Doug Henderson

Review: The Cleveland Heights LGBTQ Sci-Fi and Fantasy Role Playing Club

Doug Henderson has written an anthem for all the geeks and outcasts from the Rust Belt. His wonderful debut novel transported me back to the early 1990s, when me and my friends would haunt Twice-Loved Books and various used record shops in and around Youngstown.

We went to metal shows all over northeast Ohio, so obviously, I related most to Albert, the chaos agent of Cleveland Heights. He works at a record store, listens to death metal and has a wardrobe consisting of black band T-shirts and jeans.

The action begins when he joins an LGBTQ D&D group who meet every Thursday in the back of a comic shop. He is a welcome addition to all members of the party except Ben, the protagonist. Lacking in nerve and self-confidence (as well as a job or apartment), Ben is flustered by Albert’s intrusion.

He complains to Celeste, the dungeon master, “He’s too good looking to play D&D.”

Behind his objections, of course, is an irrepressible and terrifying attraction. The tension between them drives the novel, fueled by Henderson’s sharp prose and humor.

There is so much I love about this book, and I wasn’t ready for it to end. Henderson certainly laid the foundation for an epic, with a large ensemble cast, including the gamers, a rival vampire role-playing group and some banker bros (including Mooneyham, a member of the campaign who hasn’t yet come out to his coworkers).

Mooneyham is perhaps the most compelling member of the group. While the others are traditional geeks, Mooneyham is an alpha male with locker-room charisma who hides his inner nerd beneath a power suit. He is annoying, but as the novel progresses he shows depth and vulnerability. He is less open about his sexuality because, as he explains, the others were misfits whose reveal was not a huge surprise. When Mooneyham comes out, it will be a bombshell. It might also derail his career.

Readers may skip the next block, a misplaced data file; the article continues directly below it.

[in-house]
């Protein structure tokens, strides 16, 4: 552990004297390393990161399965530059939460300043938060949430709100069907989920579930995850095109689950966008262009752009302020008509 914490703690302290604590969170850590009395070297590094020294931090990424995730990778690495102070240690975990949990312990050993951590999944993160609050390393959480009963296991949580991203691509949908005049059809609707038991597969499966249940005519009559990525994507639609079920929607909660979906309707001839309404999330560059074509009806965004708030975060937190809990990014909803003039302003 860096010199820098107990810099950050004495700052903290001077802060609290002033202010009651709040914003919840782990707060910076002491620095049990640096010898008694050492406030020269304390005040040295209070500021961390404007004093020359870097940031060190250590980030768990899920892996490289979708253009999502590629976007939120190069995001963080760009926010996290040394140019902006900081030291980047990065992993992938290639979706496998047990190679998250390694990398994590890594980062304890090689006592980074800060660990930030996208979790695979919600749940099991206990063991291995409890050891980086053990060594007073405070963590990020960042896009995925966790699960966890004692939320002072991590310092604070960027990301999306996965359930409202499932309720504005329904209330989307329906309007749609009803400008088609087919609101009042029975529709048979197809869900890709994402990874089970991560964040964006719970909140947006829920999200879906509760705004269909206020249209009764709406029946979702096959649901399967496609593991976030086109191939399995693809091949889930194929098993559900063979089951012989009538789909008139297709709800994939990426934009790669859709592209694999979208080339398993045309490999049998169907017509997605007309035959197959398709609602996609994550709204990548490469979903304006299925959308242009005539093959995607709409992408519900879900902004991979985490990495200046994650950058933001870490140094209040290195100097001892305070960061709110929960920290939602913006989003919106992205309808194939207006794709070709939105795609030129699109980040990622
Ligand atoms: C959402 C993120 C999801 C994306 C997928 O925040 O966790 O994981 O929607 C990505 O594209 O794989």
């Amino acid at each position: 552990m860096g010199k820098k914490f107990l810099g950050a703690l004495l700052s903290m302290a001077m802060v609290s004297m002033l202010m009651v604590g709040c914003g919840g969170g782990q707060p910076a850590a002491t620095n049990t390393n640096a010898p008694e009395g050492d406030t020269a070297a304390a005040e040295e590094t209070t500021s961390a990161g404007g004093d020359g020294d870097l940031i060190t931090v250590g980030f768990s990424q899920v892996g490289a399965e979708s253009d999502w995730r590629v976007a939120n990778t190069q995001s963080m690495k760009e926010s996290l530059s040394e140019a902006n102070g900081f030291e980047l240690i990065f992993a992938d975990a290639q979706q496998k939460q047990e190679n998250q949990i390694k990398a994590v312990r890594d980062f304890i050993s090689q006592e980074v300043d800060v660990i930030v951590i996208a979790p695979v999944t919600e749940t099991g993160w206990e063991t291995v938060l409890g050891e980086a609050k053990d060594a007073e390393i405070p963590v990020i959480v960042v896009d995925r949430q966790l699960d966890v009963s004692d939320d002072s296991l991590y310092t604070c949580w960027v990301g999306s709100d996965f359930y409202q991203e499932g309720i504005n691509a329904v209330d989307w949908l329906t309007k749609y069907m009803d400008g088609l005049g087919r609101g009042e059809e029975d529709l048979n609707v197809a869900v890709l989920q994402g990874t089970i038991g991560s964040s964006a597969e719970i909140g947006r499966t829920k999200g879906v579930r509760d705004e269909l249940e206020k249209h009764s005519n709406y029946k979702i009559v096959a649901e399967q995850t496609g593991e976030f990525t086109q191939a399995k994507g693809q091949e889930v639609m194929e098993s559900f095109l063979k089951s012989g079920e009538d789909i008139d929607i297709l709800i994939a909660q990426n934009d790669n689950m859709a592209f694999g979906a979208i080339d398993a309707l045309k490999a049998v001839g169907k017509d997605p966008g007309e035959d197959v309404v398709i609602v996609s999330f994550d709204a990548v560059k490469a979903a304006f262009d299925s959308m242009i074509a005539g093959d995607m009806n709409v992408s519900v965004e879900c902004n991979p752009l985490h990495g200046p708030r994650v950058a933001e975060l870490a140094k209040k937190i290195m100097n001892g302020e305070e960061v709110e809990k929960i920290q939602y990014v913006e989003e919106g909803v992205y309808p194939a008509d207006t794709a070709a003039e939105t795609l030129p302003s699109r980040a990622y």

Unfortunately, this storyline fizzles into a missed opportunity. Henderson has built up many interesting characters, but the novel’s brevity doesn’t allow their arcs to fully develop.

And while a common (and often justified) critique of cis-het male authors is that they struggle to create well-rounded female characters, this is not exclusive to straight men. The group’s women, Valerie (cis) and Celeste (trans), have a ton of potential that isn’t realized. I wanted their stories to be more significant.

But ultimately, the book is about Ben and Albert, and their journey is portrayed brilliantly. It’s a strong debut, and I look forward to where Henderson takes us next. Personally, I would like a sequel. I love this group of adventurers and want to spend more time in the geek shops of northeast Ohio.